The placebo effect occurs when people's expectations or beliefs influence or determine their experience in a given situation. In other words, simply expecting something to happen can actually make it happen.
The placebo effect is commonly described in terms of testing the effectiveness of a new medication. Imagine that you work in a pharmaceutical company, and you think you have a new drug that is effective in treating depression. To demonstrate that your medication is effective, you run an experiment with two groups: The experimental group receives the medication, and the control group does not. But you don’t want participants to know whether they received the drug or not.
Why is that? Imagine that you are a participant in this study, and you have just taken a pill that you think will improve your mood. Because you expect the pill to have an effect, you might feel better simply because you took the pill and not because of any drug actually contained in the pill—this is the placebo effect.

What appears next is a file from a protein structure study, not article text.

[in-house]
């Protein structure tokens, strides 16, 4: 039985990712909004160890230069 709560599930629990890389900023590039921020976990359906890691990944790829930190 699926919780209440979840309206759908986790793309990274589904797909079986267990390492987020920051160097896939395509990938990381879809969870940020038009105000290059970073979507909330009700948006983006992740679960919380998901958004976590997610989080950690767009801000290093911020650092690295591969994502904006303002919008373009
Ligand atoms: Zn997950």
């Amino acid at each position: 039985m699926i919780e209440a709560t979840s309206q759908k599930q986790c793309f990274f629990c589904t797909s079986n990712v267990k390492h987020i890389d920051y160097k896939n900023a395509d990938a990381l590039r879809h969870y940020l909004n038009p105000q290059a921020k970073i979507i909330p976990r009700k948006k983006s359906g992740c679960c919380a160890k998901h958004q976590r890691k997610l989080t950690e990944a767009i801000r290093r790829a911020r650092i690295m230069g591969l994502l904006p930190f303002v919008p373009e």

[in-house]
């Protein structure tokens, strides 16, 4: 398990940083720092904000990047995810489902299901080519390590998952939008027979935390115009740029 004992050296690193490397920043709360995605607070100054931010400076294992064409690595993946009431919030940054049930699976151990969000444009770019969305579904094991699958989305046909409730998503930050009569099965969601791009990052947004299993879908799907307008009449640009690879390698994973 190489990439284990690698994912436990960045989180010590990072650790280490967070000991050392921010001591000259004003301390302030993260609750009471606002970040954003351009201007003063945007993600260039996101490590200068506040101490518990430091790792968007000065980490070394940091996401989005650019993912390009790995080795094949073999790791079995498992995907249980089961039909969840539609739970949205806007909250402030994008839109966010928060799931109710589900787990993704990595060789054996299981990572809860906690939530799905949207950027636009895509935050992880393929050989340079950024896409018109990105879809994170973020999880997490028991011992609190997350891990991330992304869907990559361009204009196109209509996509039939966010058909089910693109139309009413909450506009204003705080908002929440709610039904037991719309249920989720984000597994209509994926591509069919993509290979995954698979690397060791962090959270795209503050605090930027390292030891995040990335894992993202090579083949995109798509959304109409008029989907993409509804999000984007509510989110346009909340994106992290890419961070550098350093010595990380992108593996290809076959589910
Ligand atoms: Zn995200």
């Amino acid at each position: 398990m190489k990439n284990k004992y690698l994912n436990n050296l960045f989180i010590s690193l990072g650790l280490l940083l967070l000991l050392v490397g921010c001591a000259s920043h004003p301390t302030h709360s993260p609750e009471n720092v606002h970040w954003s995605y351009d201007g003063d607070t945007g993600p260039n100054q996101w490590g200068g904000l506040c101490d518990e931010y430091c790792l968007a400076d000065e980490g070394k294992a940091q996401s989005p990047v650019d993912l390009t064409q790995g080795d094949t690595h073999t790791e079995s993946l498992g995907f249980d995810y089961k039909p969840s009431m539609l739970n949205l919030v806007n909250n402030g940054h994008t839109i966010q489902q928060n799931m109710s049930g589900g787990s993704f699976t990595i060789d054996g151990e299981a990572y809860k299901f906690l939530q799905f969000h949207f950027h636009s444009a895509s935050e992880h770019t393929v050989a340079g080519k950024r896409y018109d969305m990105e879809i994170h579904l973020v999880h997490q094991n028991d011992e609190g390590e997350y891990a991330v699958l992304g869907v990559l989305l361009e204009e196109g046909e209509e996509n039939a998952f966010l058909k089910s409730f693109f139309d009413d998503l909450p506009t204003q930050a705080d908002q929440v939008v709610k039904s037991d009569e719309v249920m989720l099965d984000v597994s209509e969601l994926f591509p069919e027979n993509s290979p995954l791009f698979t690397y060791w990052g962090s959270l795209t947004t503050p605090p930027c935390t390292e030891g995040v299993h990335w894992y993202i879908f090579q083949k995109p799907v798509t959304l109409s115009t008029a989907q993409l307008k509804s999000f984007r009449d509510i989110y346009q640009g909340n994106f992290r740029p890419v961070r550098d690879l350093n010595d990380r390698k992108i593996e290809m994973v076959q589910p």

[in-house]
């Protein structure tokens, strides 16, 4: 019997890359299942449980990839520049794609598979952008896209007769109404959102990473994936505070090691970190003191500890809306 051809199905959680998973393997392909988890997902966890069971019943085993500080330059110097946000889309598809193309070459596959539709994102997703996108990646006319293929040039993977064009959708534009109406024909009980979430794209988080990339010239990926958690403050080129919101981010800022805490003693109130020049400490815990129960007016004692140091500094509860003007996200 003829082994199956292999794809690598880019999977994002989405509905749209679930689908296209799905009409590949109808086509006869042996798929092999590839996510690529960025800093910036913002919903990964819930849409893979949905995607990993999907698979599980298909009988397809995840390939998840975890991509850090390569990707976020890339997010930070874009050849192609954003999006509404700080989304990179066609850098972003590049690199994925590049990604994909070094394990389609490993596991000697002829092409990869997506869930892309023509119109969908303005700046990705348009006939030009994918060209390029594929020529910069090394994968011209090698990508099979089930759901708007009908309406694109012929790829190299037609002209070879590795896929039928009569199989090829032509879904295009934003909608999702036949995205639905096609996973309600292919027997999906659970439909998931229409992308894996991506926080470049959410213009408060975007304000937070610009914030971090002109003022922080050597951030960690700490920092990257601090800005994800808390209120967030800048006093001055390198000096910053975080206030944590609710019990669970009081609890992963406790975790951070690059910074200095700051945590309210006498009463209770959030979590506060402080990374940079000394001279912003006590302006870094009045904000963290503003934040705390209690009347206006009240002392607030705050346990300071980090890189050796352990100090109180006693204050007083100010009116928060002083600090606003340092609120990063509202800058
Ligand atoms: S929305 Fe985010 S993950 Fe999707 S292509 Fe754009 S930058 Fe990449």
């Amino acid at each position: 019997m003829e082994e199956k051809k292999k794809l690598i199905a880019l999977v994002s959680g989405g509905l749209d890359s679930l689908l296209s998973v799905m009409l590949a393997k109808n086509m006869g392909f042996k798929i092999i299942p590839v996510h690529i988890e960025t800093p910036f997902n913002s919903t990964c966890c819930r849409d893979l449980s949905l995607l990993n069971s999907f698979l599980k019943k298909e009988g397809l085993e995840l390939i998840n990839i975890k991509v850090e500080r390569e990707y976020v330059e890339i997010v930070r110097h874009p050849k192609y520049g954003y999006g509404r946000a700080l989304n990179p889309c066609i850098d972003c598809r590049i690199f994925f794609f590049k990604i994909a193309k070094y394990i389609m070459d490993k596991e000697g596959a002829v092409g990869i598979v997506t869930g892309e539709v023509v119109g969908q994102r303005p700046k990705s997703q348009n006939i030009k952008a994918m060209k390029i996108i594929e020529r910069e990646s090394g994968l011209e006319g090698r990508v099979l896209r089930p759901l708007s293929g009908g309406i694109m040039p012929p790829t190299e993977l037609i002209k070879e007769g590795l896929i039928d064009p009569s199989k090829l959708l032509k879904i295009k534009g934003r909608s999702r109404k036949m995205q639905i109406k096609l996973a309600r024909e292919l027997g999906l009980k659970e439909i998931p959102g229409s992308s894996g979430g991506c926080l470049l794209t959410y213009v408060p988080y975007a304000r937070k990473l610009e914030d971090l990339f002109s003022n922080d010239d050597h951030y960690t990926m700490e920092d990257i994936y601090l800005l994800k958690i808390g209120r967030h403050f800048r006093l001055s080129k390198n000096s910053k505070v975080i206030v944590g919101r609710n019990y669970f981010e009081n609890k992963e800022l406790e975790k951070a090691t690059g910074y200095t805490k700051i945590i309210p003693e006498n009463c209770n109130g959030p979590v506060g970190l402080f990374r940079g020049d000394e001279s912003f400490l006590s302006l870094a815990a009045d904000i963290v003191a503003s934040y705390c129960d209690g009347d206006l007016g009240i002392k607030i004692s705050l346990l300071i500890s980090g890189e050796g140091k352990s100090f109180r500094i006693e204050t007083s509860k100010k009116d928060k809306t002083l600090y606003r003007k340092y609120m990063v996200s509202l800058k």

To make sure that any effects on mood are due to the drug and not due to expectations, the control group receives a placebo (in this case a sugar pill). Now everyone gets a pill, and once again neither the researcher nor the experimental participants know who got the drug and who got the sugar pill. Any differences in mood between the experimental and control groups can now be attributed to the drug itself rather than to experimenter bias or participant expectations.
This text is adapted from OpenStax, Psychology. OpenStax CNX.